"Mass Text," a viral video depicting a Barbie prototype singing about a text message she didn’t receive from her high school crush, has received over 600,000 views on YouTube. If it wasn’t for the nearly 20,000 dislikes it has received, my faith in people’s intelligence would have decreased significantly.
The singer, Tay Allyn, is a recent graduate from the University of Southern California School of Theatre and Music, and is the commencement speaker for her class. The bio on her website opens:
“Hey, it’s [smiley face icon] Tay I joyfully embody the fun positive energy of being 23 and having your dreams come true.”
That’s sweet, Tay, but did you really have to make a video that is devoid of intelligible lyrics, creativity, and substance? I fail to see the positivity you wish to impart to the public. And I'm not alone. Zoe Mintz of the International Buisness Times composed a comparative analysis of Tay Allyn’s “Mass Text” and Rebecca Black's “Friday,” and found that “Mass Text” puts “Friday” to shame.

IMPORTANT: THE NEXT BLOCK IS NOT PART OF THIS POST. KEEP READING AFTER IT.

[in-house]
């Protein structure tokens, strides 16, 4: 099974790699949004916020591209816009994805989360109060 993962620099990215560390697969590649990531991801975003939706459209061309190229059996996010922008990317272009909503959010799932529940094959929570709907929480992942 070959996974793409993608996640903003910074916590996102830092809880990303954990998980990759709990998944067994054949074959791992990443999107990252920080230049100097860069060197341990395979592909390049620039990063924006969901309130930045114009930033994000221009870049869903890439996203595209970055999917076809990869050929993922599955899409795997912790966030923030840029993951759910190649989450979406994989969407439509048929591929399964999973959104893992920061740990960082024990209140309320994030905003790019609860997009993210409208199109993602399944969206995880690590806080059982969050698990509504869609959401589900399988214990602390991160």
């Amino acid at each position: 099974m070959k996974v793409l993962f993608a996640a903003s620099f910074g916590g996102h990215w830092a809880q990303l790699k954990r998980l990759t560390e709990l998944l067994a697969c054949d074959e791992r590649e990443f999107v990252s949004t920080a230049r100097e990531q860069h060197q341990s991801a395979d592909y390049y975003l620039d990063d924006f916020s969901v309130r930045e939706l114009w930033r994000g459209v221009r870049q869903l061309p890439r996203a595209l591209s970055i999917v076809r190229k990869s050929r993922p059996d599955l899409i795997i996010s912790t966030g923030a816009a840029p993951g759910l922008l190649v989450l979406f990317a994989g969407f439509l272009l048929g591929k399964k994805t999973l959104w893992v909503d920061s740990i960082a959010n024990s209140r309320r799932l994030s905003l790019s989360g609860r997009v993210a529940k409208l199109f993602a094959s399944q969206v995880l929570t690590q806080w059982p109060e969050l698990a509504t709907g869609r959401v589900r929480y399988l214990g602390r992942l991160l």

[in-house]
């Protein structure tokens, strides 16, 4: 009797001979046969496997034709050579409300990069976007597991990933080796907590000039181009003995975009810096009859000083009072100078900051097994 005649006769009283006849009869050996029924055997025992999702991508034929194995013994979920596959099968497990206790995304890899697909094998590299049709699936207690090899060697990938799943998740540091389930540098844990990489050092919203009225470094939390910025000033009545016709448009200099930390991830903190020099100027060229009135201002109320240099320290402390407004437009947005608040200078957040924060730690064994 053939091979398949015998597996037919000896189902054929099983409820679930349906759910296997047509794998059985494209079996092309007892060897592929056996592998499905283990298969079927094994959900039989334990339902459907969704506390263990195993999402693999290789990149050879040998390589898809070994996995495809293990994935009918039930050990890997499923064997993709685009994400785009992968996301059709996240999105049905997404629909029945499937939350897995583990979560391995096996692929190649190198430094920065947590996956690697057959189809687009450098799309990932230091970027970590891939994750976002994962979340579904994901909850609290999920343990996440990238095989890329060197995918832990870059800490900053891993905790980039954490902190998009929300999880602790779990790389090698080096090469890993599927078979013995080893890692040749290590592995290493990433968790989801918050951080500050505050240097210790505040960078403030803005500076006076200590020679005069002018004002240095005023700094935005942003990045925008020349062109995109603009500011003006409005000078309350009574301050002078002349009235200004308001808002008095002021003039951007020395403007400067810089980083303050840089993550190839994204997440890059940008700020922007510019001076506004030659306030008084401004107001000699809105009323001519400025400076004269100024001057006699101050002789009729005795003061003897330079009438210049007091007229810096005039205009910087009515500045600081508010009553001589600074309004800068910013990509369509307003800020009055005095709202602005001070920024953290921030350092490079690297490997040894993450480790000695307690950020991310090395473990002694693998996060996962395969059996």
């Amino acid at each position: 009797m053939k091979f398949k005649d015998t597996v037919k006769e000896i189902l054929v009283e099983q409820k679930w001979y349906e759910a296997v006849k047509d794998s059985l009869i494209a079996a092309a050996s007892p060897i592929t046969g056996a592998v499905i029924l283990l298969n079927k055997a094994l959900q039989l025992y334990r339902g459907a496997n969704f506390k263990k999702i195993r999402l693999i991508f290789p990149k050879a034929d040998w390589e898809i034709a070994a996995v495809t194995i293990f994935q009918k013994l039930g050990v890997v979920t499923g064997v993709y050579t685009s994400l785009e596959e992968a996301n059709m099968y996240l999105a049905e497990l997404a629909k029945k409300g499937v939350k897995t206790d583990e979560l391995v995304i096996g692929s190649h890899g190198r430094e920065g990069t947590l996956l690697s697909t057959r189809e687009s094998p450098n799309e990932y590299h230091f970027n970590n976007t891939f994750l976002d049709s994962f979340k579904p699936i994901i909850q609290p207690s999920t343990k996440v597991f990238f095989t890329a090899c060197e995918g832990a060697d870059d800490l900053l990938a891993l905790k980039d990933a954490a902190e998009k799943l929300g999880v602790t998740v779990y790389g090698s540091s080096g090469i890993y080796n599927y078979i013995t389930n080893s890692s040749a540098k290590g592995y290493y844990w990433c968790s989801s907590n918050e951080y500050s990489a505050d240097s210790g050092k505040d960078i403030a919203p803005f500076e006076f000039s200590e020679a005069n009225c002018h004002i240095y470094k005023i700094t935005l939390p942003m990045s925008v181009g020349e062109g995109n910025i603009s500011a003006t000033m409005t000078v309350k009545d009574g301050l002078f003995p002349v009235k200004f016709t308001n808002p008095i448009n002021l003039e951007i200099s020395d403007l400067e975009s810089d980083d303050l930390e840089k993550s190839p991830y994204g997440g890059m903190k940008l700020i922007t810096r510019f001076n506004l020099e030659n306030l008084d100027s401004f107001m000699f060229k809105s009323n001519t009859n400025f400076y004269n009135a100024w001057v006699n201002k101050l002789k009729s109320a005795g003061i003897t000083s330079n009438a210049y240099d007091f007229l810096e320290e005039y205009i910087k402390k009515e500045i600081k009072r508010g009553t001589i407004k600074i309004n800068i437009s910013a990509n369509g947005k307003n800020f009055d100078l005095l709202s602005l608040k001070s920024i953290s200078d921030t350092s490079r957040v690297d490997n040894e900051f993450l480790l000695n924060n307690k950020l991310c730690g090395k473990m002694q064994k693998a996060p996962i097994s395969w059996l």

Both of these videos are insults to the progress of humanity. The University of Southern California should be embarrassed for molding such a regressive media icon. Tay’s website tagline promises, “Pop songs about your normal everyday life, to hot beats.”
Sorry, Tay. Your beats aren’t “hot,” and repeatedly singing, “Why didn’t I get your mass text? I’m in your contacts!” isn’t too hot either. How are these types of lyrics and videos capable of going viral? Moreover, why are producers and music companies allowing such absurdities to be distributed to the public?
It’s appalling that such vapid and senseless productions are valued in our society. Tay has chosen to represent the decline of humanity and the denigration of women’s value in our culture, not the positivity of life.